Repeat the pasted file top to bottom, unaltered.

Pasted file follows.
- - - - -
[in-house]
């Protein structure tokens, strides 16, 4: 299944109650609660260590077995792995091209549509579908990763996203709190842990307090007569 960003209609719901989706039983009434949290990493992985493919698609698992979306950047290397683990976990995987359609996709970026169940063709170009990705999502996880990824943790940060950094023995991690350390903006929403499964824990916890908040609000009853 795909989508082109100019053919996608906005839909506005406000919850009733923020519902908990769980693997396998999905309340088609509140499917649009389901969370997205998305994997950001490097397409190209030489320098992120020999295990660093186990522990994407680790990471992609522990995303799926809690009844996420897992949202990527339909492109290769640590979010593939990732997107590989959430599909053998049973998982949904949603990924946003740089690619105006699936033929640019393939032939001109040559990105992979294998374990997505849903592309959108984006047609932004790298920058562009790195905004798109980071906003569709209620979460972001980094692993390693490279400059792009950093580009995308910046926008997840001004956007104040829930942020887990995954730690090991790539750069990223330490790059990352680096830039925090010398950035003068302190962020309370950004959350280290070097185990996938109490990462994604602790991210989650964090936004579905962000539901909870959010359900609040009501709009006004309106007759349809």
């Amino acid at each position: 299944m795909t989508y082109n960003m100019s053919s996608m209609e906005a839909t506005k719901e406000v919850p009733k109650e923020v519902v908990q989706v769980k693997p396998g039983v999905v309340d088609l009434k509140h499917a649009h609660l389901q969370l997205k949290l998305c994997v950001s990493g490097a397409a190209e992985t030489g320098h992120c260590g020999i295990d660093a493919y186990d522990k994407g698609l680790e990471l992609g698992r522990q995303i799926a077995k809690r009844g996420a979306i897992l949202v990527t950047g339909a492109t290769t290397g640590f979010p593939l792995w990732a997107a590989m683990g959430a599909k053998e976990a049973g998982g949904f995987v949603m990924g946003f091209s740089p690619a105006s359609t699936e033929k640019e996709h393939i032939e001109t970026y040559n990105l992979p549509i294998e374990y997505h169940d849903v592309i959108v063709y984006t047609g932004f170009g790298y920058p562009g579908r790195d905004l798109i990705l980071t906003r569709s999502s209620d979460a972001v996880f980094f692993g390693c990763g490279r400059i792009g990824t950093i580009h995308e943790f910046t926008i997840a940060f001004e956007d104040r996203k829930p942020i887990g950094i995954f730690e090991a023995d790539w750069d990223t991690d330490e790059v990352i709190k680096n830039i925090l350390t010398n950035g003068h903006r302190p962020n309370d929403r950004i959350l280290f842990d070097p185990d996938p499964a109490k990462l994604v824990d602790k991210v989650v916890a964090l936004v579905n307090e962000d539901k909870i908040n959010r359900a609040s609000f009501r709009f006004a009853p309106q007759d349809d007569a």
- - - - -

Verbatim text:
[in-house]
């Protein structure tokens, strides 16, 4: 299944109650609660260590077995792995091209549509579908990763996203709190842990307090007569 960003209609719901989706039983009434949290990493992985493919698609698992979306950047290397683990976990995987359609996709970026169940063709170009990705999502996880990824943790940060950094023995991690350390903006929403499964824990916890908040609000009853 795909989508082109100019053919996608906005839909506005406000919850009733923020519902908990769980693997396998999905309340088609509140499917649009389901969370997205998305994997950001490097397409190209030489320098992120020999295990660093186990522990994407680790990471992609522990995303799926809690009844996420897992949202990527339909492109290769640590979010593939990732997107590989959430599909053998049973998982949904949603990924946003740089690619105006699936033929640019393939032939001109040559990105992979294998374990997505849903592309959108984006047609932004790298920058562009790195905004798109980071906003569709209620979460972001980094692993390693490279400059792009950093580009995308910046926008997840001004956007104040829930942020887990995954730690090991790539750069990223330490790059990352680096830039925090010398950035003068302190962020309370950004959350280290070097185990996938109490990462994604602790991210989650964090936004579905962000539901909870959010359900609040009501709009006004309106007759349809």
């Amino acid at each position: 299944m795909t989508y082109n960003m100019s053919s996608m209609e906005a839909t506005k719901e406000v919850p009733k109650e923020v519902v908990q989706v769980k693997p396998g039983v999905v309340d088609l009434k509140h499917a649009h609660l389901q969370l997205k949290l998305c994997v950001s990493g490097a397409a190209e992985t030489g320098h992120c260590g020999i295990d660093a493919y186990d522990k994407g698609l680790e990471l992609g698992r522990q995303i799926a077995k809690r009844g996420a979306i897992l949202v990527t950047g339909a492109t290769t290397g640590f979010p593939l792995w990732a997107a590989m683990g959430a599909k053998e976990a049973g998982g949904f995987v949603m990924g946003f091209s740089p690619a105006s359609t699936e033929k640019e996709h393939i032939e001109t970026y040559n990105l992979p549509i294998e374990y997505h169940d849903v592309i959108v063709y984006t047609g932004f170009g790298y920058p562009g579908r790195d905004l798109i990705l980071t906003r569709s999502s209620d979460a972001v996880f980094f692993g390693c990763g490279r400059i792009g990824t950093i580009h995308e943790f910046t926008i997840a940060f001004e956007d104040r996203k829930p942020i887990g950094i995954f730690e090991a023995d790539w750069d990223t991690d330490e790059v990352i709190k680096n830039i925090l350390t010398n950035g003068h903006r302190p962020n309370d929403r950004i959350l280290f842990d070097p185990d996938p499964a109490k990462l994604v824990d602790k991210v989650v916890a964090l936004v579905n307090e962000d539901k909870i908040n959010r359900a609040s609000f009501r709009f006004a009853p309106q007759d349809d007569a």